Again, NCCs do not limit the power of the atonement by saying in itself it does not actually save anybody. For we say that in itself it actually does save the elect, who are those who believe. Christ died for everyone, and that is called Universal Atonement. However, not all are saved, which would be Universalism. Let me re-emphasize this point: Non-Calvinist Christians do not believe, somehow, that Christ died for everyone in such a way as saved no one. Rather, Universal Atonement teaches that Christ's death provided salvation for all, and procured salvation only for those who believe.
"And as Moses lifted up the serpent in the wilderness, even so must the Son of Man be lifted up, that whoever believes in Him should not perish but have eternal life." John 3:14
To help this point to be understood, I will compare Jesus' atonement to the serpent that was lifted up in the wilderness, which is a biblical comparison. The serpent, being lifted up, provided a way of healing for all who were bitten. It was sufficient for the healing of all of them. However, not all of them received the benefit of that offer. Only those who looked upon the serpent were healed. The serpent was sufficient for the healing of all, but only efficacious for the healing of those who looking upon it. The serpent was lifted up for all those who were suffering, but only those who looked on it accepted the healing offered by the Lord.
"The Calvinist limits it quantitatively, but not qualitatively; the Arminian limits it qualitatively, but not quantitatively."The Calvinist does limit it quantitatively, but the Non-Calvinist Christian limits it neither qualitatively nor quantitatively. We believe that in quantity, it provides salvation for all. Yet in quality, it procures regeneration, justification, sanctification, and eventual glorification for those that believe. In quality, it is perfect and powerful. We, whose sins are covered in the blood of Christ, and who are clothes in the Righteousness of Christ, are secure in Christ forever. This is no cheapening of the atonement. In what way is this not quality?
Boettner merely misunderstands the opposing position. He believes that we limit it qualitatively because he believes that we put forward the idea that the atonement of Christ "does not actually save anybody." He is wrong, for we do not put forward that idea, and therefore do not limit is qualitatively.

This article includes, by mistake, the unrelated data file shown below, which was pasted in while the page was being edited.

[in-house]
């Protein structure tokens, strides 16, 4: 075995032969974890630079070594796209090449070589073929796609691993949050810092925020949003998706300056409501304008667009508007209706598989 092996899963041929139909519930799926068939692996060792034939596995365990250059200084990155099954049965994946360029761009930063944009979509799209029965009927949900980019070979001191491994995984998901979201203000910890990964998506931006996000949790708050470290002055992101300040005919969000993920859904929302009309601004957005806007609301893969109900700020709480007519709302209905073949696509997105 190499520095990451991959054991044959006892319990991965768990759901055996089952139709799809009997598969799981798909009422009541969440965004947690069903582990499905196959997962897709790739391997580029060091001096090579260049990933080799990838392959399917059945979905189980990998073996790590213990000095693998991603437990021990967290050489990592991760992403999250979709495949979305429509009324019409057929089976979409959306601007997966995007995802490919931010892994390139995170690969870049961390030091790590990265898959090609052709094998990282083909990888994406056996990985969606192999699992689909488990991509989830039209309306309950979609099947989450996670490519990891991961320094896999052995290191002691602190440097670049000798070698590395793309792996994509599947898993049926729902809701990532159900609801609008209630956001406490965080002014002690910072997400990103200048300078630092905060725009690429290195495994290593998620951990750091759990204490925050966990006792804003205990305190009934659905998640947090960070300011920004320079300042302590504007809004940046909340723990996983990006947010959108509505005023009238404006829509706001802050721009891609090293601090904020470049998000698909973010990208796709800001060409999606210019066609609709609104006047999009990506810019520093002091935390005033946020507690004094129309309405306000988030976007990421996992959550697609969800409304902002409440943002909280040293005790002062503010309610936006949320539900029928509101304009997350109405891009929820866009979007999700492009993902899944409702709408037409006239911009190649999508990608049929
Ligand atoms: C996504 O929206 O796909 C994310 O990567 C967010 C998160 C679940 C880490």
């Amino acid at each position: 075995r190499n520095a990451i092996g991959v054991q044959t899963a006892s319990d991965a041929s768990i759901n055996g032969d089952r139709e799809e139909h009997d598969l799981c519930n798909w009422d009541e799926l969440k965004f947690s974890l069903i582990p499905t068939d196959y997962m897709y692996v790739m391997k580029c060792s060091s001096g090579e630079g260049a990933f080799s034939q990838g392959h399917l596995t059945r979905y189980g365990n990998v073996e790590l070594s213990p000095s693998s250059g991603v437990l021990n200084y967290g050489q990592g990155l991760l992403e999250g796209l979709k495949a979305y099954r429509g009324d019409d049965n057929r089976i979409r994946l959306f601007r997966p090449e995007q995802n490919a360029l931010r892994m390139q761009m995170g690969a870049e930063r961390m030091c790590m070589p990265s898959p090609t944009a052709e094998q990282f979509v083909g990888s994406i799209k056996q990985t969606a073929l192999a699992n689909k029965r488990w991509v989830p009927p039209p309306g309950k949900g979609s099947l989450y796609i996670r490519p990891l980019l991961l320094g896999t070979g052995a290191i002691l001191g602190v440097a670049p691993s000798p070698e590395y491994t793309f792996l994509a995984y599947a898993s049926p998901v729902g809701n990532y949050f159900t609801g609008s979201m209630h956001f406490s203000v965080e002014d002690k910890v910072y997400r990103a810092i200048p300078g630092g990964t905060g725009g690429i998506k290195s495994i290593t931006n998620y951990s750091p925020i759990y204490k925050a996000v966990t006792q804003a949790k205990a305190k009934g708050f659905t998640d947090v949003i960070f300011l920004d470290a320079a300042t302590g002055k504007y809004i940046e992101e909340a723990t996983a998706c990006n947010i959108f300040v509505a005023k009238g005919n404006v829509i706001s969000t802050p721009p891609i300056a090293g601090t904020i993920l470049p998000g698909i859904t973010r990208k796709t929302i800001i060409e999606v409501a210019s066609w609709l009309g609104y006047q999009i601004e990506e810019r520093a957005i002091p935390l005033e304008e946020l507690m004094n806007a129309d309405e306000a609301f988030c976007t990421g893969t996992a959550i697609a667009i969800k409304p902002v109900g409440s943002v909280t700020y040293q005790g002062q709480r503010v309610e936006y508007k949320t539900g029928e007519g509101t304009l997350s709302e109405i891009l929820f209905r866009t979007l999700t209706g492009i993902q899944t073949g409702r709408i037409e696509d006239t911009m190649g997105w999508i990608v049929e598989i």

"For the Calvinist it is like a narrow bridge which goes all the way across the stream; for the Arminian it is like a great wide bridge which goes only half-way across."I would agree with Kevin Jackson's answer to this point that "No one believes in a bridge that goes halfway across. The narrow bridge analogy much better describes the Arminian view of atonement than it does the Calvinist view. In Arminianism, Jesus Christ is the bridge. He beckons all to cross. Those who believe in him are the ones who cross the bridge and benefit. For a bridge to be of benefit one must cross it. A bridge is provisionally useful. Not everyone crosses a bridge, but anyone can. This is the Arminian understanding of the atonement. In Calvinism the reprobate are dead and have no way to cross the bridge, and yet are still commanded to do so. The "elect" do not cross the bridge either. They are somehow irresistibly dragged across. The Calvinist view of the atonement is more akin to an invisible and random wormhole that teleports a few lucky ones to the other side."
A complete bridge provides all with the opportunity to get to the other side, and yet only those who cross the bridge will get to the other side. This is analogous to Christ provided all with the opportunity to be saved, and only those who believe on Him as Savior will be saved. The half-made bridge is analogous to Boettner's idea of an atonement that is offered to all, but provides salvation to no one; And as I pointed out previously, we do not believe that, though he thinks we do.
"As a matter of fact, the Arminian places more severe limitations on the work of Christ than does the Calvinist."And yet, the only "limitation" we hypothetically place on it is one in which we do not believe or teach. If we did indeed teach that Christ's atonement does not, in itself, save anyone, we most certainly would be placing a severe limitation of the work of Christ. But we do not, and thus the accusation is unfounded. We believe that the atonement is universal in scope, and provisional in application. This is what the Bible says, and this is what we believe.
1 Limited Atonement by Loraine Boettner.